Two elections were left off the ballot for at least 72 voters in Huntington during the first day of early voting.
Huntington ISD Superintendent David Flowers said a couple came to the district's administration office to report that the school board election and bond issue election were not on their ballot Tuesday morning.
"It just seemed odd," Flowers said. "He said, 'It happened to both my wife and I, and we weren't even voting near each other.' That sent a red flag up."
Minutes later, a family member of someone in their admin office called and said the bond was not on his ballot. He told them he would not leave the voting area until he was allowed to vote on these elections, but that took more than an hour to rectify, Flowers said.
"The sad thing is, the gentleman that came and told us earlier said he mentioned something about it and was essentially, not brushed off, but was told there was nothing they could do," he said.
That's when he decided to get involved. He called Elections Administrator Elizabeth Hawkins and the district's bond counsel, Rose Kanusky with MPH Legal, to see what could be done.
Hawkins told The Lufkin Daily News that 72 voters were impacted in Precinct 11B and that no other election was impacted. She said the issue stemmed from the "tablet not assigning the voter the correct ballot style."
"Thankfully it was caught early and has been corrected," Hawkins said. "We will be manually pulling up the voters ballot style from the expressvote machine that live in voting precinct 11B. Unfortunately nothing can be done with the 72 voters that have already came through, but again this has been resolved and moving forward."
Kanusky sent Flowers the following email about the situation:
"Huntington ISD contracted with Angelina County for a 'joint election,' which would allow its voters to vote for all races on one ballot. It has come to our attention that voters from precinct 11B received a ballot without the district’s elections on it. Therefore, some people did not have an opportunity to vote in the district’s elections.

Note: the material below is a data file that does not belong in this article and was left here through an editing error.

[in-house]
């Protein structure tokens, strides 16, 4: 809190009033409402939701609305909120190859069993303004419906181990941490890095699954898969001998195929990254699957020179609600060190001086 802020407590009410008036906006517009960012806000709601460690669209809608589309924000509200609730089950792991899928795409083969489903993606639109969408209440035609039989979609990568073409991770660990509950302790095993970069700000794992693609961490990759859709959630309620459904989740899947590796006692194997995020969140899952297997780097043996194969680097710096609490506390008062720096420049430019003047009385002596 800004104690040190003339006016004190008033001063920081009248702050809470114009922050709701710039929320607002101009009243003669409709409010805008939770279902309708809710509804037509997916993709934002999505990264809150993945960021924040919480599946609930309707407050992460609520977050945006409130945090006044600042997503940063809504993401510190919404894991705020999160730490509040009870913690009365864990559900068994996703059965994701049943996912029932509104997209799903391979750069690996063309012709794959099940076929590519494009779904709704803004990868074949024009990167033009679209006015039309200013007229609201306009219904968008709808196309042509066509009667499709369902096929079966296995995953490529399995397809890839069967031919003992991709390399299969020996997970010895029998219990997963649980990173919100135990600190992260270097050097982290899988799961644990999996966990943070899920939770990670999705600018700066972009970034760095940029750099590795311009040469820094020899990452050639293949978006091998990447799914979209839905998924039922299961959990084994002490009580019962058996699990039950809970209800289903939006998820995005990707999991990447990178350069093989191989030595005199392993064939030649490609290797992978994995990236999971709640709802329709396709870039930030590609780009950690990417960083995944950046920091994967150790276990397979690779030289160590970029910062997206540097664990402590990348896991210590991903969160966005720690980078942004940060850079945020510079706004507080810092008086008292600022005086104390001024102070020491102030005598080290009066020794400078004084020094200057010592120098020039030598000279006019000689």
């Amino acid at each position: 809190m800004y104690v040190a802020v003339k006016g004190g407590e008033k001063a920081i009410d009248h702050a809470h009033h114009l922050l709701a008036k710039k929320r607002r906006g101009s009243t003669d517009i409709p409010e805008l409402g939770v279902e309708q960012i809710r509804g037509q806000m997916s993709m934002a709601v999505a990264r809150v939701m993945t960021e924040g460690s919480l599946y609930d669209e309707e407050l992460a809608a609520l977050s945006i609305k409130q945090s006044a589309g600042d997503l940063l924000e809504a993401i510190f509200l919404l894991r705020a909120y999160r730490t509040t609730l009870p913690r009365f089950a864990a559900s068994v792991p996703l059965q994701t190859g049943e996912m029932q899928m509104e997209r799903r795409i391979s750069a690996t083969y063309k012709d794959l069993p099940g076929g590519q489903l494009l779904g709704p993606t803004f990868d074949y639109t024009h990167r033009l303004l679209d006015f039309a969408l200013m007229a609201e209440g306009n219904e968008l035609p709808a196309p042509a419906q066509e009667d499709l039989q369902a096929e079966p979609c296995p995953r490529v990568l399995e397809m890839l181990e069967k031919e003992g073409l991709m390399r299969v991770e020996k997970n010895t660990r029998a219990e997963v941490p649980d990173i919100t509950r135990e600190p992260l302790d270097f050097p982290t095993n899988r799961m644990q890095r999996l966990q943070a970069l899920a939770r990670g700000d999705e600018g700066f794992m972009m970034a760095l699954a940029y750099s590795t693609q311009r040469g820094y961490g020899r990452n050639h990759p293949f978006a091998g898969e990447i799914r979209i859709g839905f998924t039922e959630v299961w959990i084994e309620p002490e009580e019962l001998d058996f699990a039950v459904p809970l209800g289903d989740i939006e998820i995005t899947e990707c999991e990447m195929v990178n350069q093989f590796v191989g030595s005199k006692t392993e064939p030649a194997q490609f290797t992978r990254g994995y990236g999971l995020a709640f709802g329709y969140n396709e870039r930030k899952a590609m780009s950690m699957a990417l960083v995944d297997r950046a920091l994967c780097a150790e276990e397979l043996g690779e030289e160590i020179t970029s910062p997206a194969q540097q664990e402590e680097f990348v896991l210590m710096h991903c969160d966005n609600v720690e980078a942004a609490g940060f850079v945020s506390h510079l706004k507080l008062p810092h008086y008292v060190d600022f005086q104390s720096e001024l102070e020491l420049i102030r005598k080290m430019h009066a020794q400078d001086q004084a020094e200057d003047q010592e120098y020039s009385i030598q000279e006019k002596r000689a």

"According to the Texas Secretary of State, once a ballot is cast in a joint election, there is no authority under Texas law to allow a voter to cast another ballot even if, as in this case, some people did not have an opportunity to vote in the district’s elections."
Another election would then not be held, and those ballots cannot be recast or modified.
"It's disappointing," Flowers said. "We're talking about 72 people, and it could be more. That's just what they're saying. I'm disappointed if it's one. These are people that showed up to vote today and didn't work who weren't able to vote for the bond and the school board."
Votes matter in every election, but they are hugely important for local elections, he said.
Flowers sent out this email to Huntington ISD staff and families during the midst of the issue Tuesday morning:
"It has come to my attention there are issues with some ballots today. Some of the ballots do not have the school board and bond information on them. If you vote today, ask for a provisional ballot with the school measures on them. I have contacted the Elections Administrator for the county and she is researching the problem."
Kanusky said that this is something that has happened to counties across Texas over time; it is not a common issue, but it does happen. While nothing can be done to rectify the situation once a ballot is cast because of Texas law, voters absolutely have the right to question their ballots if they think something is missing, she said.
"My advice to voters is, if you think something is missing from your ballot, don't cast it until you get an election official to explain the situation to you," Kanusky said. "The concern here is that some people may not have known that they were entitled to vote on the school district ballot."
Kanusky is an election official in her county, and she said every polling place in Texas is required to post the number for the Secretary of State, and every voter is allowed to ask for clarification or information if they think something is wrong with their ballot.
"Voters are absolutely entitled to question their ballots," Kanusky said. "Part of what I try to do as an election official is to point that out to voters so they know they have certain rights."